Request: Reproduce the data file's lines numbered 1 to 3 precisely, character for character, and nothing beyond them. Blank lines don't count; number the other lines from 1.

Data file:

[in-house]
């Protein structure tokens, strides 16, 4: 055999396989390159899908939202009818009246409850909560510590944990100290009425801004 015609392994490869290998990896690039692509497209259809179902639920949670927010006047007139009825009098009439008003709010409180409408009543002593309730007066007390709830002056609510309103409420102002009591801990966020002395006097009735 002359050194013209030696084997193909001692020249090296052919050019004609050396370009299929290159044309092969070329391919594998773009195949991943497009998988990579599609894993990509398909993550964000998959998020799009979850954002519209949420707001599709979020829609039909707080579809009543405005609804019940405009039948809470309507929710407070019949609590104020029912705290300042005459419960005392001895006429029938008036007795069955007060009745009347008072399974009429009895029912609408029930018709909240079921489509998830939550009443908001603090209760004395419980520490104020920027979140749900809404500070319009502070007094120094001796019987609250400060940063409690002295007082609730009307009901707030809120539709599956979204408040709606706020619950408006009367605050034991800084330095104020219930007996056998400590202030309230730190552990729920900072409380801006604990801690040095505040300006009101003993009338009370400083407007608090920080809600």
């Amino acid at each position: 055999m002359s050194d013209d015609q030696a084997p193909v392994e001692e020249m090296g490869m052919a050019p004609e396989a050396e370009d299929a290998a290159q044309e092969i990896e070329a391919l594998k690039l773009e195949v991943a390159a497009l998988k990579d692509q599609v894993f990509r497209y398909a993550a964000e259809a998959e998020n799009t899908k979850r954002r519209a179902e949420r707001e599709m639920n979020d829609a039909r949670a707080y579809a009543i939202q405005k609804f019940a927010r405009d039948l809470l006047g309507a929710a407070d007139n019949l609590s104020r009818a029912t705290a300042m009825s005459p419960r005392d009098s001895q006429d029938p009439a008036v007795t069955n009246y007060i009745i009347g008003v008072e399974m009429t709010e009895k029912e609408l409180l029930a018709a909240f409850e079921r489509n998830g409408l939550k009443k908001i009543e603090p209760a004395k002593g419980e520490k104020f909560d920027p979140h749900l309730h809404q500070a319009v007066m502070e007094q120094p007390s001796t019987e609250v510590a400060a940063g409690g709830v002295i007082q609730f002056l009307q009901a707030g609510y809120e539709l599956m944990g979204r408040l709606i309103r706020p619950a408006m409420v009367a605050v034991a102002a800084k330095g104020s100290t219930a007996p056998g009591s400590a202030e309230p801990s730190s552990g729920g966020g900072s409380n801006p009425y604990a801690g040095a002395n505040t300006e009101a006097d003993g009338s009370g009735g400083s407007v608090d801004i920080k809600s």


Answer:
[in-house]
């Protein structure tokens, strides 16, 4: 055999396989390159899908939202009818009246409850909560510590944990100290009425801004 015609392994490869290998990896690039692509497209259809179902639920949670927010006047007139009825009098009439008003709010409180409408009543002593309730007066007390709830002056609510309103409420102002009591801990966020002395006097009735 002359050194013209030696084997193909001692020249090296052919050019004609050396370009299929290159044309092969070329391919594998773009195949991943497009998988990579599609894993990509398909993550964000998959998020799009979850954002519209949420707001599709979020829609039909707080579809009543405005609804019940405009039948809470309507929710407070019949609590104020029912705290300042005459419960005392001895006429029938008036007795069955007060009745009347008072399974009429009895029912609408029930018709909240079921489509998830939550009443908001603090209760004395419980520490104020920027979140749900809404500070319009502070007094120094001796019987609250400060940063409690002295007082609730009307009901707030809120539709599956979204408040709606706020619950408006009367605050034991800084330095104020219930007996056998400590202030309230730190552990729920900072409380801006604990801690040095505040300006009101003993009338009370400083407007608090920080809600």
């Amino acid at each position: 055999m002359s050194d013209d015609q030696a084997p193909v392994e001692e020249m090296g490869m052919a050019p004609e396989a050396e370009d299929a290998a290159q044309e092969i990896e070329a391919l594998k690039l773009e195949v991943a390159a497009l998988k990579d692509q599609v894993f990509r497209y398909a993550a964000e259809a998959e998020n799009t899908k979850r954002r519209a179902e949420r707001e599709m639920n979020d829609a039909r949670a707080y579809a009543i939202q405005k609804f019940a927010r405009d039948l809470l006047g309507a929710a407070d007139n019949l609590s104020r009818a029912t705290a300042m009825s005459p419960r005392d009098s001895q006429d029938p009439a008036v007795t069955n009246y007060i009745i009347g008003v008072e399974m009429t709010e009895k029912e609408l409180l029930a018709a909240f409850e079921r489509n998830g409408l939550k009443k908001i009543e603090p209760a004395k002593g419980e520490k104020f909560d920027p979140h749900l309730h809404q500070a319009v007066m502070e007094q120094p007390s001796t019987e609250v510590a400060a940063g409690g709830v002295i007082q609730f002056l009307q009901a707030g609510y809120e539709l599956m944990g979204r408040l709606i309103r706020p619950a408006m409420v009367a605050v034991a102002a800084k330095g104020s100290t219930a007996p056998g009591s400590a202030e309230p801990s730190s552990g729920g966020g900072s409380n801006p009425y604990a801690g040095a002395n505040t300006e009101a006097d003993g009338s009370g009735g400083s407007v608090d801004i920080k809600s």